Part of the company’s appeal, Gelb said, is that its owners have experienced the trouble with deer first hand.

“We’ve seen just about every scenario out there,” she explained.

Gelb and Priel started the company in earnest about three years ago all because the completely unpredictable eating habits of these woodland creatures had become increasingly frustrating for the two avid gardeners.

“There’s no rhyme or reason to it,” she continued. “The hydrangeas at one home would be fine, but the hydrangeas at the house next door would be devoured.”

It’s a story with which hundreds of East Enders have been all too familiar, especially this year, which Gelb referred to as “a code red situation.”

She said she’s seen frustrated homeowners who have used various blends of relative deer-combatting potions made with everything from tea bags and Irish Spring soap to human hair and coyote urine. She’s also seen frustration from landscapers who have used chemical solutions that quickly wash off plants, emit intolerable smells or leave white residue on behind.

Early on, Gelb and Priel were once equally bogged down by efforts to deter the deer.

“We just tried everything, and things would work for a little while or they wouldn’t work at all,” she began. “Or else they were just so disgusting and vile!” She said one of the “stinky ones” is Bobbex—a concoction of fish oil and putrid smelling meat meal.

“Our products don’t smell awful at all, they don’t leave a white film [allowing flowers to keep their vibrant colors] and they’re rain resistant,” Gelb explained. After experimenting with a number of over-the-counter solutions and run-of-the-mill elixirs, Gelb said she and Priel finally found a mix that seemed to work without any of the pitfalls that plagued the solutions they had used in the past.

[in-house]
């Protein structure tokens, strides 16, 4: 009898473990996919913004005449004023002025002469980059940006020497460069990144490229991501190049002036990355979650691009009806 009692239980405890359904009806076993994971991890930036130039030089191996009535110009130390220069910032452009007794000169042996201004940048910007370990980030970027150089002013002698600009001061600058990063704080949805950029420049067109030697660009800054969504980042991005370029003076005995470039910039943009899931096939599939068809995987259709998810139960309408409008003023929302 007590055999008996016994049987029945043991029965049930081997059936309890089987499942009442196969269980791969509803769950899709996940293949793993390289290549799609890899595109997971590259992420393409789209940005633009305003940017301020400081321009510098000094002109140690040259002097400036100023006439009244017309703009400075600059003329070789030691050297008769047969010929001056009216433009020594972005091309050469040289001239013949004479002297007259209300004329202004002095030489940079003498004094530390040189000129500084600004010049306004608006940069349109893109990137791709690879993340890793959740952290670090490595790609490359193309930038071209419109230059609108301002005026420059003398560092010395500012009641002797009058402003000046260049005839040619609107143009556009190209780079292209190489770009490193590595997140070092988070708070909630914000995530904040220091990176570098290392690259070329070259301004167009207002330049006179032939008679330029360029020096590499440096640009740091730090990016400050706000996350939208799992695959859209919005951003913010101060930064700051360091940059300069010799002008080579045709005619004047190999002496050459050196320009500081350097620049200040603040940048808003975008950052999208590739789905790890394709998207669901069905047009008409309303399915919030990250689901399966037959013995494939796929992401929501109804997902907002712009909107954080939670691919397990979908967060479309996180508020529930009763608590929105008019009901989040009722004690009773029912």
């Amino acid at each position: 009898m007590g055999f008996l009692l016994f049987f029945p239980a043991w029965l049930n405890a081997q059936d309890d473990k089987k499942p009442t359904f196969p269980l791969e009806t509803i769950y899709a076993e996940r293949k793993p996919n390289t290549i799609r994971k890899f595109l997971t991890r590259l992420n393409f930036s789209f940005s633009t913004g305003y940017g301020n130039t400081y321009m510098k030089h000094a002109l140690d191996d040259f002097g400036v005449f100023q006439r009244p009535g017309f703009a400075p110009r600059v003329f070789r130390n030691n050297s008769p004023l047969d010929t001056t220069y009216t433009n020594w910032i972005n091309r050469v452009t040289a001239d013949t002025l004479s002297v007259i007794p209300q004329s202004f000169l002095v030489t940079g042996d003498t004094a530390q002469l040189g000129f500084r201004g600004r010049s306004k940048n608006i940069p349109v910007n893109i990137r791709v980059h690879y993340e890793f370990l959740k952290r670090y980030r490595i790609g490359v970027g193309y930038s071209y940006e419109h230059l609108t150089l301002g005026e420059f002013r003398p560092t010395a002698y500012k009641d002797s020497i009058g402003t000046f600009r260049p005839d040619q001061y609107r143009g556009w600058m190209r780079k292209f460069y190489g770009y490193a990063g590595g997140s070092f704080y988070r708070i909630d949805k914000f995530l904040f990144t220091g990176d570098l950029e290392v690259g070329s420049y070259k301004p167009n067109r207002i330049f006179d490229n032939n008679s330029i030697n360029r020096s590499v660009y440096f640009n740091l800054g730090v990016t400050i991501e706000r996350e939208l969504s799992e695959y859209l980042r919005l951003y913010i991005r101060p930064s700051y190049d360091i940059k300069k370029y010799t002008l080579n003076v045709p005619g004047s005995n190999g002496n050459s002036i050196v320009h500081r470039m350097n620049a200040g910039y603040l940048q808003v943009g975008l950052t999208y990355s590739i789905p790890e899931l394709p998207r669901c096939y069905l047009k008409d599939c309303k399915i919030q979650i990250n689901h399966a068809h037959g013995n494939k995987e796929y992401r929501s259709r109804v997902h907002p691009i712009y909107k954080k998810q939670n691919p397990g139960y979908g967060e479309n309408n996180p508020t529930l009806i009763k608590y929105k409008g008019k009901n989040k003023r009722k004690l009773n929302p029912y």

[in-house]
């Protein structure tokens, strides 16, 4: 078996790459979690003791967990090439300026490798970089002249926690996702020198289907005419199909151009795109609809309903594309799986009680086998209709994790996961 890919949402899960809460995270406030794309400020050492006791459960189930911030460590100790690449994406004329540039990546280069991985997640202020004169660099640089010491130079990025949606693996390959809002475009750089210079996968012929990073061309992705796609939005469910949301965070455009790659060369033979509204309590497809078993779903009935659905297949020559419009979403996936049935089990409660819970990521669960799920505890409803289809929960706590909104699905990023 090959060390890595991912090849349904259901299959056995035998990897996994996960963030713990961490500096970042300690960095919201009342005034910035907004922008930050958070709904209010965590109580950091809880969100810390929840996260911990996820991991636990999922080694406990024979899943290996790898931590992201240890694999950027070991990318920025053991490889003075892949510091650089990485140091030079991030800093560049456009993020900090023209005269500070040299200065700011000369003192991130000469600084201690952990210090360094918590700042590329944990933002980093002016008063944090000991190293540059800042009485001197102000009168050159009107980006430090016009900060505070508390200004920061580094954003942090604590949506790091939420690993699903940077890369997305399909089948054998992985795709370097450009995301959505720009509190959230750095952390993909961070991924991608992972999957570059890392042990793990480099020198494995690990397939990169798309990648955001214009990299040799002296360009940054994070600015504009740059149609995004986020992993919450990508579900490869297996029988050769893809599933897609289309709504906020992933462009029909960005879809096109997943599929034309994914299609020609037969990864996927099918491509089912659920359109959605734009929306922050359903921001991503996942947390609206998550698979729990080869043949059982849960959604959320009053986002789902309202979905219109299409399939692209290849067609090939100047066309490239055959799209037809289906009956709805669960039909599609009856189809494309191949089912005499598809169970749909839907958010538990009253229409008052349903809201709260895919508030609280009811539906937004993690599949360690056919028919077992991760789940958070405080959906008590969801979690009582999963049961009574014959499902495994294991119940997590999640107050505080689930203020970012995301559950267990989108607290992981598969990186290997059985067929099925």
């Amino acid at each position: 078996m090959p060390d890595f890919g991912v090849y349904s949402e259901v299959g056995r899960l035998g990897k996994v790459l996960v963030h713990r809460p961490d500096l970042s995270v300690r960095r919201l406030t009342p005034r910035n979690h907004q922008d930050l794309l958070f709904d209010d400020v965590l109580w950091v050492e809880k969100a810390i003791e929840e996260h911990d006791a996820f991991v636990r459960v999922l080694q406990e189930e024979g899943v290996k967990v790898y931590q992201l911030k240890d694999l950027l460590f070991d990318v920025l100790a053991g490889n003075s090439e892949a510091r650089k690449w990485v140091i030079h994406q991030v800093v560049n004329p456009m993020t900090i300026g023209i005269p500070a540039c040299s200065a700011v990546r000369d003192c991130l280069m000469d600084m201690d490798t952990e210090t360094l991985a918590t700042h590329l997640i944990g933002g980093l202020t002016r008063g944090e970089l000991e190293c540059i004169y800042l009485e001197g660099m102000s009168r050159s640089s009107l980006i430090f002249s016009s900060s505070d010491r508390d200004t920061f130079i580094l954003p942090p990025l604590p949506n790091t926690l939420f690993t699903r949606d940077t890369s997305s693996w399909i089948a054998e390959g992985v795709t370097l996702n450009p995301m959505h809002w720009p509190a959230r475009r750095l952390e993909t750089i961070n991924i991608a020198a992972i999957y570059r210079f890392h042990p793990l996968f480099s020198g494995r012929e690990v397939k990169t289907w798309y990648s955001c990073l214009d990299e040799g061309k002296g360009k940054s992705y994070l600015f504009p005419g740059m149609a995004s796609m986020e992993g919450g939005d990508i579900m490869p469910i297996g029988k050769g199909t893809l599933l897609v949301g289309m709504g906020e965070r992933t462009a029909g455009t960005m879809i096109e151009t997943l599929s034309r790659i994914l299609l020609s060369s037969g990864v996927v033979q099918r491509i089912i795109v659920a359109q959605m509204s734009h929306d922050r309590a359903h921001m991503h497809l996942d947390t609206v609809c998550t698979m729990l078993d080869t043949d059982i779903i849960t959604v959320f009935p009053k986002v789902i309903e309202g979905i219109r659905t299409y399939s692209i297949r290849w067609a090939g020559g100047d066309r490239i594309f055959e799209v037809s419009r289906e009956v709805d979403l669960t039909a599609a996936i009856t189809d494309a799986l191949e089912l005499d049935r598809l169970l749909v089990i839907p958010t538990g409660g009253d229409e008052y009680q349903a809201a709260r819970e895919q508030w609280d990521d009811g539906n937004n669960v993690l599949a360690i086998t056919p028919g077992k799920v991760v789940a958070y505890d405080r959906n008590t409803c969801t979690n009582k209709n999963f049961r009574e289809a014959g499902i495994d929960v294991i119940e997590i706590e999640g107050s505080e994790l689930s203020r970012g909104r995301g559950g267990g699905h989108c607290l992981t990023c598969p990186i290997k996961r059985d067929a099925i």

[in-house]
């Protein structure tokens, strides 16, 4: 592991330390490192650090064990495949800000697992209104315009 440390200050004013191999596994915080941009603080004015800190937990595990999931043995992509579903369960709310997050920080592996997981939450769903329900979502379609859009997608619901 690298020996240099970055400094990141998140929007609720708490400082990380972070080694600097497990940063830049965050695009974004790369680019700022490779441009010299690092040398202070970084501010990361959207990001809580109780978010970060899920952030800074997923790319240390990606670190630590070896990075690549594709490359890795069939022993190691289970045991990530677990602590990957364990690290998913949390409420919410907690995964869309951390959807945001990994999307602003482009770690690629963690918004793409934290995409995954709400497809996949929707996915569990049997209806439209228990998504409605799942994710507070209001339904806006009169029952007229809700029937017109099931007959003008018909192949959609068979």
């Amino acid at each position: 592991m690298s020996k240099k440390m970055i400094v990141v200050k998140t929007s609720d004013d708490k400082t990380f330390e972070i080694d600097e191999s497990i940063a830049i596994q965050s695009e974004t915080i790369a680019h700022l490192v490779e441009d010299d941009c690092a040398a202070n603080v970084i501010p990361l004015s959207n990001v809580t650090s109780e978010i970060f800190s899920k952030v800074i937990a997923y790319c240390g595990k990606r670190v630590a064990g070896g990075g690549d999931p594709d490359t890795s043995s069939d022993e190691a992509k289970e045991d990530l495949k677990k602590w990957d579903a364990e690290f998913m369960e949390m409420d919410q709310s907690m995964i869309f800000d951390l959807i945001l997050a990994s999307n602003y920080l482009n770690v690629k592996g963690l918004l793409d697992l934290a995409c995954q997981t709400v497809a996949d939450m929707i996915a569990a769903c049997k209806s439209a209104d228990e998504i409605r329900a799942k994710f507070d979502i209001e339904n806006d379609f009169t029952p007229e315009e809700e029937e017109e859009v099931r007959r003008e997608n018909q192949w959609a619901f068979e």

Gelb stated that she and Priel knew they had a winning mixture when friends of theirs who worked for the Long House Reserve began using it. Without going into details, Gelb said their secret ingredient is an odorless liquid with an extremely bitter taste.

White Tail Solutions currently serves about 40 clients and five landscaping firms, which use the company to deer-proof their building sites. She said their patrons have been impressed with their work. Not only do their organic sprays keep the deer away, but they’ve been known to help restore life to some plants left for dead in the wake of hungry whitetails, she said.

“Some plants aren’t that fortunate, [especially] if they’ve been picked at year to year,” she said. “But, if we catch it in time, they grow back, and we love that!”

Gelb is hesitant to offer exact pricing because “every yard is different,” but she said White Tail Solutions does offer free assessments. Plus, she added, whatever the grand total, “it’s a lot cheaper than putting up a fence.”